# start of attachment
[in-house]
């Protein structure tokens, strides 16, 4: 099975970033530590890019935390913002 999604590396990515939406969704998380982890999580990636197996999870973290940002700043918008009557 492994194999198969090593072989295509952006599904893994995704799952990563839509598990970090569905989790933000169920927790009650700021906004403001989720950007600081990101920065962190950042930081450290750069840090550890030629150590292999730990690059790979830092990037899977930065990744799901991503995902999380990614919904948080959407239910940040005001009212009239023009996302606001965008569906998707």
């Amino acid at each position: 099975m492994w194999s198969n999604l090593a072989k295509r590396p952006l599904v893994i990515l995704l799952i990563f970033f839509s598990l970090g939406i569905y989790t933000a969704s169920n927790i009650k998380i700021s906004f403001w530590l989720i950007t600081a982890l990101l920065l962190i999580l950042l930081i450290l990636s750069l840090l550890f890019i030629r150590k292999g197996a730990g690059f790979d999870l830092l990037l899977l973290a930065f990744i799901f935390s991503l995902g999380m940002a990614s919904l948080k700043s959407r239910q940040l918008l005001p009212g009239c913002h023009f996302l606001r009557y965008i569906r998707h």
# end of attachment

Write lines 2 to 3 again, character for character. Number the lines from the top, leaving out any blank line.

């Protein structure tokens, strides 16, 4: 099975970033530590890019935390913002 999604590396990515939406969704998380982890999580990636197996999870973290940002700043918008009557 492994194999198969090593072989295509952006599904893994995704799952990563839509598990970090569905989790933000169920927790009650700021906004403001989720950007600081990101920065962190950042930081450290750069840090550890030629150590292999730990690059790979830092990037899977930065990744799901991503995902999380990614919904948080959407239910940040005001009212009239023009996302606001965008569906998707």
């Amino acid at each position: 099975m492994w194999s198969n999604l090593a072989k295509r590396p952006l599904v893994i990515l995704l799952i990563f970033f839509s598990l970090g939406i569905y989790t933000a969704s169920n927790i009650k998380i700021s906004f403001w530590l989720i950007t600081a982890l990101l920065l962190i999580l950042l930081i450290l990636s750069l840090l550890f890019i030629r150590k292999g197996a730990g690059f790979d999870l830092l990037l899977l973290a930065f990744i799901f935390s991503l995902g999380m940002a990614s919904l948080k700043s959407r239910q940040l918008l005001p009212g009239c913002h023009f996302l606001r009557y965008i569906r998707h």